Indeed, the fact that the infection was detected before the infected cattle were sold or shipped is being hailed as proof that existing security measures are effective. “As unfortunate as it is that there was a transmission to livestock,” said Marty Zaluski, Montana state veterinarian, “the fact remains that we found … those animals in the state of Montana, in the DSA before they were exported out of state.”
Enhanced surveillance for cattle within the DSA has been in place since 2008. All sexually intact cattle over 12 months leaving the area or otherwise being sold must be tested. Montana also requires that all cattle in the DSA be vaccinated against the disease. There is, however, no state-wide vaccination requirement.
Brucellosis is a highly infectious and costly bacterial disease that can be carried by cattle, bison, elk, deer, goats and sheep, as well as pigs and dogs. The disease can also be transmitted to humans as undulant fever, a flu-like illness that can become chronic. In cattle, the disease results in abortions, infertility and reduced milk production.
The expectation is that the recent infections in Park County are the result of cross-species infection from elk, although this has not yet been confirmed.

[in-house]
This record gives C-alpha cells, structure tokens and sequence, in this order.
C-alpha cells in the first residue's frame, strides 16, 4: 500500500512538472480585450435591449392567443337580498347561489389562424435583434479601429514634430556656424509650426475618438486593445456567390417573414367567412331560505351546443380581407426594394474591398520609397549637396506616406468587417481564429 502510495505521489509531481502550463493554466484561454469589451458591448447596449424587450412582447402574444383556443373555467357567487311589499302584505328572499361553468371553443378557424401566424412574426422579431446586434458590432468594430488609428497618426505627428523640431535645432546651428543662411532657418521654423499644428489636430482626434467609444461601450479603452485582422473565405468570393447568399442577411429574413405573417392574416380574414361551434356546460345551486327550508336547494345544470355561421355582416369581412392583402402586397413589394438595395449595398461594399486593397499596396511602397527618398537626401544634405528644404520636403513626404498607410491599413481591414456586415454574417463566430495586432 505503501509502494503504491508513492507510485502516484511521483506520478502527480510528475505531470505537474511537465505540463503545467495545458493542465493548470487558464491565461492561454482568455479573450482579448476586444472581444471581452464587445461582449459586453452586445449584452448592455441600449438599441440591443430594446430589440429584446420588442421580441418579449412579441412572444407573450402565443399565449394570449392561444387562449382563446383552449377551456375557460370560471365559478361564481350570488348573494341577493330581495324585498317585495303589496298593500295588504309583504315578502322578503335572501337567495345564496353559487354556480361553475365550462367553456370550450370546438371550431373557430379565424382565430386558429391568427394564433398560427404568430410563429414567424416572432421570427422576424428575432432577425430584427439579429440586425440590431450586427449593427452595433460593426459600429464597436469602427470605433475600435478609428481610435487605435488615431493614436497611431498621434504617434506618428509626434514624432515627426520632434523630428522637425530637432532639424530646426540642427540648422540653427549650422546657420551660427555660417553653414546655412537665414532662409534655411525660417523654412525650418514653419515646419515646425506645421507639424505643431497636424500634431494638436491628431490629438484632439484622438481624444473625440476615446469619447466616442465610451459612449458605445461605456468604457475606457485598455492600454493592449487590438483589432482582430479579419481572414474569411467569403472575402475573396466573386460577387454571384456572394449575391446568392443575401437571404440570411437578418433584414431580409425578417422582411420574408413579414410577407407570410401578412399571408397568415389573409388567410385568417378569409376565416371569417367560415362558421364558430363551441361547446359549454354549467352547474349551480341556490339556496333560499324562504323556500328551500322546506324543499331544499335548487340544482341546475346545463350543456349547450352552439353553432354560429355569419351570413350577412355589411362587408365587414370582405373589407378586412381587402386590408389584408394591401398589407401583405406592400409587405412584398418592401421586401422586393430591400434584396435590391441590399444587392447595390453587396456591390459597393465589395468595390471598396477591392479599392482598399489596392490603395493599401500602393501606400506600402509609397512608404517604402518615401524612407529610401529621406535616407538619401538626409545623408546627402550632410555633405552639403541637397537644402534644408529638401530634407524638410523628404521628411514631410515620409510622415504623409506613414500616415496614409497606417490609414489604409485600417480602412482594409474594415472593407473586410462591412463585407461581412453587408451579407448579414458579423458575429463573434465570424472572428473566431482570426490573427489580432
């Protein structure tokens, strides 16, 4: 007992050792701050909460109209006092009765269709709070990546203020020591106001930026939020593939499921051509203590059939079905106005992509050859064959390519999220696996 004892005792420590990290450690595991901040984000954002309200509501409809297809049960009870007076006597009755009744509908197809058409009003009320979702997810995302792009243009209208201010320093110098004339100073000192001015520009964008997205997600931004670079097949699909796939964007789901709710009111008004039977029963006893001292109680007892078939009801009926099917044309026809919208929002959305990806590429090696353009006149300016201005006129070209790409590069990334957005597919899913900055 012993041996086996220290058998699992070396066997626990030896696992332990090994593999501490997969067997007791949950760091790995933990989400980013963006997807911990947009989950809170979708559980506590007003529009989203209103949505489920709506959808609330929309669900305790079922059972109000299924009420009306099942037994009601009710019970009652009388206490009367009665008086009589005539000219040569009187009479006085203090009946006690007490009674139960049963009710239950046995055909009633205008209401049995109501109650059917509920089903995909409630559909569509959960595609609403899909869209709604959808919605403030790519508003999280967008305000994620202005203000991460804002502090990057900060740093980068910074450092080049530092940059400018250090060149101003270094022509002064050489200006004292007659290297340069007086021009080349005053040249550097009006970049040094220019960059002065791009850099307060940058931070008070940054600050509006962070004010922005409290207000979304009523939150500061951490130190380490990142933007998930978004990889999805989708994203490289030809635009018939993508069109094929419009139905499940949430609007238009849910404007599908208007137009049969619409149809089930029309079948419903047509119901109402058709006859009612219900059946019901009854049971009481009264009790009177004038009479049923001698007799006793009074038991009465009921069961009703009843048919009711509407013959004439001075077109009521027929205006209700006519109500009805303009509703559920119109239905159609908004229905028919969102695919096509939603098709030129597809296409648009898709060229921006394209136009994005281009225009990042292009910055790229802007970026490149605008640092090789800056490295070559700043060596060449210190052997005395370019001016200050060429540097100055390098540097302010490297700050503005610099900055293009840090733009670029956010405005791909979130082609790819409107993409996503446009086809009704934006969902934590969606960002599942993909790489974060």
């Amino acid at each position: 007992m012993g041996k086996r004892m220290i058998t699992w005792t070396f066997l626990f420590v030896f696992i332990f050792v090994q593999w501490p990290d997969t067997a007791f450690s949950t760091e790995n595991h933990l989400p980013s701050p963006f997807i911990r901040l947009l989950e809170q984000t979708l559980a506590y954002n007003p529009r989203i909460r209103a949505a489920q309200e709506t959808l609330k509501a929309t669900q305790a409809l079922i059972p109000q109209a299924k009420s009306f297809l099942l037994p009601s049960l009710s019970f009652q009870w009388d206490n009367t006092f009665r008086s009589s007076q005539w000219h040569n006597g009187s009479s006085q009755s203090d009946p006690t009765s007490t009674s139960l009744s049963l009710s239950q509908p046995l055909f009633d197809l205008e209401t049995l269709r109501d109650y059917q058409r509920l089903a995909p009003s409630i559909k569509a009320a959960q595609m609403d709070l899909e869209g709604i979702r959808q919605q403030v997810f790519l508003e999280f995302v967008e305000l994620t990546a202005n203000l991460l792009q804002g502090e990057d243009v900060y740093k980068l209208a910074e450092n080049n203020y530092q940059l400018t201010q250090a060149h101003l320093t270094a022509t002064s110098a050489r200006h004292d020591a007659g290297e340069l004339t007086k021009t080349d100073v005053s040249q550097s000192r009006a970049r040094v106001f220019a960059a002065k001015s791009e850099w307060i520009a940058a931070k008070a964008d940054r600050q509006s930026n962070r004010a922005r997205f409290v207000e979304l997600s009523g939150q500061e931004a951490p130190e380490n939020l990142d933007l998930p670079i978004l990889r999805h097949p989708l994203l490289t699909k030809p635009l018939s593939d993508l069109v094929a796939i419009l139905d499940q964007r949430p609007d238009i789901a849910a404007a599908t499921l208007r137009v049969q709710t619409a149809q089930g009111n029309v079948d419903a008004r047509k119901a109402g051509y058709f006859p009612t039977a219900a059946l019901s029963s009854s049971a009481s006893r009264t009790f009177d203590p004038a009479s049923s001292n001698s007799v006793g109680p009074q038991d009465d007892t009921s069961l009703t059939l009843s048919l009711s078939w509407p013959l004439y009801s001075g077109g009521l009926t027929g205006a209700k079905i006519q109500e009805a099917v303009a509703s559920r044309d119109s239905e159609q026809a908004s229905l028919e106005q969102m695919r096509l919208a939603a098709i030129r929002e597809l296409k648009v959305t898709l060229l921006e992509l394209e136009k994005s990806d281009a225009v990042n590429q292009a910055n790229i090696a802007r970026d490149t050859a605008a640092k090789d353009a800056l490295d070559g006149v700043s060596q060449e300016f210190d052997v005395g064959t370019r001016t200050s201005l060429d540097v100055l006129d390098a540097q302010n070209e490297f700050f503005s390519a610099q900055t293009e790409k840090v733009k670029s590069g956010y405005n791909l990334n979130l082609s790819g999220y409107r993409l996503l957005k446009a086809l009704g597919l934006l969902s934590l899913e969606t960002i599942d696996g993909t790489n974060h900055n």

“We are strongly suspicious that elk are the source of this latest infection,” said Zaluski. “Brucella has been well-documented in local elk herds. We are not familiar with any additional cattle herds that have brucellosis in the area, and we don’t believe that infected bison were in the area.”
How to manage transmission of brucellosis from free-roaming herds of elk and bison has been a fraught issue. Some attempts at controlling the disease have involved testing and slaughtering infected wildlife. And while the livestock industry has supported management actions, environmental groups have largely opposed them. Earlier this year, Western Watersheds Project and several other non-profits filed suit against federal plans to cull a herd of 400 Yellowstone Park bison that were suspected of carrying the disease.
Zaluski explained that addressing the endemic brucellosis issue in the Greater Yellowstone Area will require a multi-pronged approach that recognizes several factors that are contributing to the problem: first, that brucellosis exists at a high rate in elk feed grounds in Wyoming; second, that brucellosis exists in a very high percentage of Yellowstone Park bison; and third, that large populations of elk congregate during the high-risk times of the year where the disease can be passed from one elk to another.